Ben did apply to college, was accepted and received generous financial aid. There were high points and low points during the next few years there, but in May 2018 he was scheduled to graduate. I took him out for breakfast one week before, and just as he had when exiting my car a few years earlier, said something I will never forget: “I am the first male in my family not to be serving a long-term prison sentence. My grandfather killed a man. My father stole cars for a living. My brother is serving time in a prison right now. And I am graduating from college next week.”
I was there for his graduation a week later, as was one other Spectrum staff member. And there was one other person as well, a priest Ben knew from the Catholic Center. We were the family there for him to celebrate his well-earned associates degree.
My advice to him after that was, “You earned your degree, now you can go get your above-minimum-wage job,” to which he replied, “I will do that, but I also want to go on and earn my bachelor’s degree in business.” He did exactly that and was even selected to give the commencement speech at graduation.
Ben moved from Vermont to upstate New York. We text and occasionally call, and he never fails to send me a Christmas card. In his last one, he wrote, “This year has been full of surprises and things are going well. Having two college degrees under my belt is starting to pay off. I cannot begin to thank you enough Mark for your intervention all those years ago as it seems like a lifetime ago, like it happened to someone else almost. I hope you and your family enjoy the peace and tranquility that I myself have found this year.”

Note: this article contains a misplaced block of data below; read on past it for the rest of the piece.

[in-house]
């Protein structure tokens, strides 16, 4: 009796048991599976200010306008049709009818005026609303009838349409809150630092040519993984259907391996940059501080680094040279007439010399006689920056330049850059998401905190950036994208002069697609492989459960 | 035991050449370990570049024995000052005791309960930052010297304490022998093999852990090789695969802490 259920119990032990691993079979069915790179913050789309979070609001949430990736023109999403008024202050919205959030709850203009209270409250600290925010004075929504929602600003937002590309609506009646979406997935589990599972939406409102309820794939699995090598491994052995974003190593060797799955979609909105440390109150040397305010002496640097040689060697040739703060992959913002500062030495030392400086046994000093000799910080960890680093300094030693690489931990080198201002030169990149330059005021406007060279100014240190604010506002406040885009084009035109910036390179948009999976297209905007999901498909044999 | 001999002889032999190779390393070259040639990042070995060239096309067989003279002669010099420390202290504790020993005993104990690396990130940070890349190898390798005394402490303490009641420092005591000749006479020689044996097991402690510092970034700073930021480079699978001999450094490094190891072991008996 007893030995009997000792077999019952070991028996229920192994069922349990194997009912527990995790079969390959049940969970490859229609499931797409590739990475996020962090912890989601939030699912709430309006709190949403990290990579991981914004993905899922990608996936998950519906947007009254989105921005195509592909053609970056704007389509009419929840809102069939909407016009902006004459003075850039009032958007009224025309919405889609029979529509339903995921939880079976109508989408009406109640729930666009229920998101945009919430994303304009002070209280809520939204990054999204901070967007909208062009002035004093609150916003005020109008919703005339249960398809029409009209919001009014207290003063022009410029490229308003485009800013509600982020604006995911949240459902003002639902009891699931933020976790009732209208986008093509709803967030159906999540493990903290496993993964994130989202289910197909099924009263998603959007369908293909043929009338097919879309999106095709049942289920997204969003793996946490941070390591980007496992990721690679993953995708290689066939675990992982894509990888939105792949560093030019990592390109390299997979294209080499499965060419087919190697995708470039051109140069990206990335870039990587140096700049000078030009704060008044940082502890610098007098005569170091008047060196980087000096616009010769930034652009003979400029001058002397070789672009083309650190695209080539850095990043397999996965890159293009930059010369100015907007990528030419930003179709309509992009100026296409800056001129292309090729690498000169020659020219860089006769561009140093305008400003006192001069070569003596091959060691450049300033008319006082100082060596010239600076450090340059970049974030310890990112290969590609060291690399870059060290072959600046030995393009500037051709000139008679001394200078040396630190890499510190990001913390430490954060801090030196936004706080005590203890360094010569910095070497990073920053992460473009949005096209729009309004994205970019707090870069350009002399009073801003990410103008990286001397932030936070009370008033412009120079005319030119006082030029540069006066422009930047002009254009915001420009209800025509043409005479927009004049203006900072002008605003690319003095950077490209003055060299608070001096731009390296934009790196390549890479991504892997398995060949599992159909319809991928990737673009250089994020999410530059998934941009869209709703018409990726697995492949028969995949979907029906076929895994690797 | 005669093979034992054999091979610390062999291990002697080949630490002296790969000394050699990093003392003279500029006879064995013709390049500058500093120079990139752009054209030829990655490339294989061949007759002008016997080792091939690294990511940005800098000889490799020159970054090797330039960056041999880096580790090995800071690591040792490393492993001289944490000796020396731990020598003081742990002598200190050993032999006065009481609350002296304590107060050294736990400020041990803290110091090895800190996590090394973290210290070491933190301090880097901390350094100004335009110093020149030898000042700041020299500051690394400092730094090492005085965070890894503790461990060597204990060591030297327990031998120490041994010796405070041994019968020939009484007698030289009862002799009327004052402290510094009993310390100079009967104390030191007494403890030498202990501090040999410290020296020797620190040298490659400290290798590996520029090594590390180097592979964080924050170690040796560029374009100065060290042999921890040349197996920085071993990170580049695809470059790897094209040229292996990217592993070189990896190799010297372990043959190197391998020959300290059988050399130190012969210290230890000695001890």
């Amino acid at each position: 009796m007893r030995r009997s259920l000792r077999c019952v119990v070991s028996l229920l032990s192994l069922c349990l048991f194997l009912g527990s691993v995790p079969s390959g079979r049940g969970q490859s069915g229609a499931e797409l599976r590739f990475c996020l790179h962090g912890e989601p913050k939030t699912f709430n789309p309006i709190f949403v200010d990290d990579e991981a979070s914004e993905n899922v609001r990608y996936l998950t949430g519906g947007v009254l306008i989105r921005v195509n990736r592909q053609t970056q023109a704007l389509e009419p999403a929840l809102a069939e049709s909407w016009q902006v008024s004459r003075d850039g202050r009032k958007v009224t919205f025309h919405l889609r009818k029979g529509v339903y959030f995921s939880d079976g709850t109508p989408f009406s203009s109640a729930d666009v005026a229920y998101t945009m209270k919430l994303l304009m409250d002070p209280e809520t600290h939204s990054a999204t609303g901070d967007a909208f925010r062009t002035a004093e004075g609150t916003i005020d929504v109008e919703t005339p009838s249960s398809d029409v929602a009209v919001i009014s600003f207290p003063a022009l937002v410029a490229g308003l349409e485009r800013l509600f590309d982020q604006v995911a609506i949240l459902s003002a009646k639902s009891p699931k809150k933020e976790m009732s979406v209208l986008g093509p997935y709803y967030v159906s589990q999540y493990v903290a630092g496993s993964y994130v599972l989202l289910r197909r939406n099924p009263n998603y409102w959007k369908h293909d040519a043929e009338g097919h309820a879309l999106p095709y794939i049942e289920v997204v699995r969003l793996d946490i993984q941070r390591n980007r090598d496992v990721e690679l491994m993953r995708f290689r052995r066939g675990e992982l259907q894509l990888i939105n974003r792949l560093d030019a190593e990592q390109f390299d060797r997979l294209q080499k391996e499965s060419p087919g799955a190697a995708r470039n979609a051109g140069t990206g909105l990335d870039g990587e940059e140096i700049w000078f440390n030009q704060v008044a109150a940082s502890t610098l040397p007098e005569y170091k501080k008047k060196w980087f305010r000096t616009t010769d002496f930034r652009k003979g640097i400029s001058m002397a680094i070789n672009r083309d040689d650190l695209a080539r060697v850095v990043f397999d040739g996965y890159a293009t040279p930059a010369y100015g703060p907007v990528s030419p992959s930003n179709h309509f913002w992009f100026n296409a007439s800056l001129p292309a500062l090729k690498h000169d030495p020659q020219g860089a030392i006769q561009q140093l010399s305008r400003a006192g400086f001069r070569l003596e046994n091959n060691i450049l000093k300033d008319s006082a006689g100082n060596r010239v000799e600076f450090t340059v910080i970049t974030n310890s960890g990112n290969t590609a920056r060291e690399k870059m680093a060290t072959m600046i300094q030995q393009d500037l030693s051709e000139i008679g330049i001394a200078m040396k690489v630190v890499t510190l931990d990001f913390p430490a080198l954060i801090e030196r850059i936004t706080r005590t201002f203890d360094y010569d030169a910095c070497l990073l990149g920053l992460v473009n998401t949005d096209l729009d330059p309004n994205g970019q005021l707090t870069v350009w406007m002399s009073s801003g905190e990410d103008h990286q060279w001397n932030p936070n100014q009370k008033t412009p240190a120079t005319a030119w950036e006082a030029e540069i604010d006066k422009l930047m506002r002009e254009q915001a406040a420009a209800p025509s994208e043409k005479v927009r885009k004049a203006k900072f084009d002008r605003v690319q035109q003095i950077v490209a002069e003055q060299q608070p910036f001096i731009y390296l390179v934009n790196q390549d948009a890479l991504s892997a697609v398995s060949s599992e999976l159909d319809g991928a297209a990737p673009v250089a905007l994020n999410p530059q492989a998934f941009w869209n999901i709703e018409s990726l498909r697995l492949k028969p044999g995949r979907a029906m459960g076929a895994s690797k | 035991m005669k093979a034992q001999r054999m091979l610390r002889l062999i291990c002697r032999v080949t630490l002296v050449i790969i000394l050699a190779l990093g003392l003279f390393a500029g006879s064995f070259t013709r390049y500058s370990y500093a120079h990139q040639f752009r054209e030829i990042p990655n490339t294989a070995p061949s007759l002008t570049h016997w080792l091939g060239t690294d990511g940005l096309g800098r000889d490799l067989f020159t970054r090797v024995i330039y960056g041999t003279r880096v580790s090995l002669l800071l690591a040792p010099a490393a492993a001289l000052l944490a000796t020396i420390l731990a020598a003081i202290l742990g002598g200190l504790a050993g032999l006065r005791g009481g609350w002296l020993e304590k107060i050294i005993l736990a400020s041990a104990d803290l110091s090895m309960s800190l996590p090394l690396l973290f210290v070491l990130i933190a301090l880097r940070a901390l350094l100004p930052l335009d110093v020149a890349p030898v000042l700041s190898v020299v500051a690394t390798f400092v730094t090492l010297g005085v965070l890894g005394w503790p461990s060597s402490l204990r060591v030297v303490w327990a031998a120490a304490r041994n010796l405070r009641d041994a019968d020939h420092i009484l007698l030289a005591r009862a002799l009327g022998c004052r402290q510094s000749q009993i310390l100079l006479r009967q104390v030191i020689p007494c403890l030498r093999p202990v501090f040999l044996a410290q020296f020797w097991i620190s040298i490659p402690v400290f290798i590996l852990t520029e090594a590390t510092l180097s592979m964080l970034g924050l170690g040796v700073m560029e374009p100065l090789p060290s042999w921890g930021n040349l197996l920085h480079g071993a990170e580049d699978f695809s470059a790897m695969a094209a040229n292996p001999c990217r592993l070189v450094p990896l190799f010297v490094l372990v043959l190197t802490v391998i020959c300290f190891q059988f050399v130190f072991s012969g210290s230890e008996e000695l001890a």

It’s a card I will treasure and keep forever, and his phrase, “like it happened to someone else almost,” is one that really struck me and still does. It’s hard for me to imagine someone’s life changing so dramatically for the better that the person has to remind themselves that it is actually them who has undergone such a transition.
There is a passage in St. John’s Gospel shortly before the Passion in which Jesus says, “I no longer call you servants, because a servant does not know his master’s business. Instead, I have called you friends….” I never called nor considered Ben or any of the young people at Spectrum a “servant.” The term we use in my field is “client,” a term I do not like and in fact rarely use myself. (Advertising firms have clients, not human service organizations, but I digress.)
But that is now how I regard Ben, as a friend. I’m proud of what he has accomplished against some very steep odds. But even more, I am just grateful to have his friendship, both now and hopefully for the rest of my life.
Mark Redmond is the author of Called: A Memoir.
Mark Redmond has worked in the field of caring for homeless and at-risk youth for over 42 years, starting as a member of the Covenant House faith community in 1981. He is presently executive director of Spectrum Youth & Family Services in Burlington, Vermont.
He has published columns in Forbes, The New York Times, The Washington Post, Huffington Post, Commonweal, The National Catholic Reporter and America. He is also a storyteller. His story “This Church” was on The Moth Radio Hour and podcast, and he has had stories on other podcasts such as The Lapse, Family Secrets, The Goodness Exchange, Outside the Walls and Risk! A story he told for WGBH’s Stories from the Stage played on most public television stations around the United States, and his one-person show on Broadway, So Shines a Good Deed, premiered in October 2019. Six days later his one-person show The Moustache Diaries premiered at The Flynn Space in Burlington. He has performed on stage in Boston, Brooklyn, Montreal and Burlington.
His first book, The Goodness Within: Reaching out to Troubled Teens with Love and Compassion (Paulist Press) was published in 2003 and his latest book, Called: A Memoir (Onion River Press) came out in May 2021.
Mark graduated from Villanova University in 1979 and from New York University with a masters in 1986.
Mark lives in Essex, Vermont with his wife Marybeth and son Liam who is a junior at the University of Notre Dame.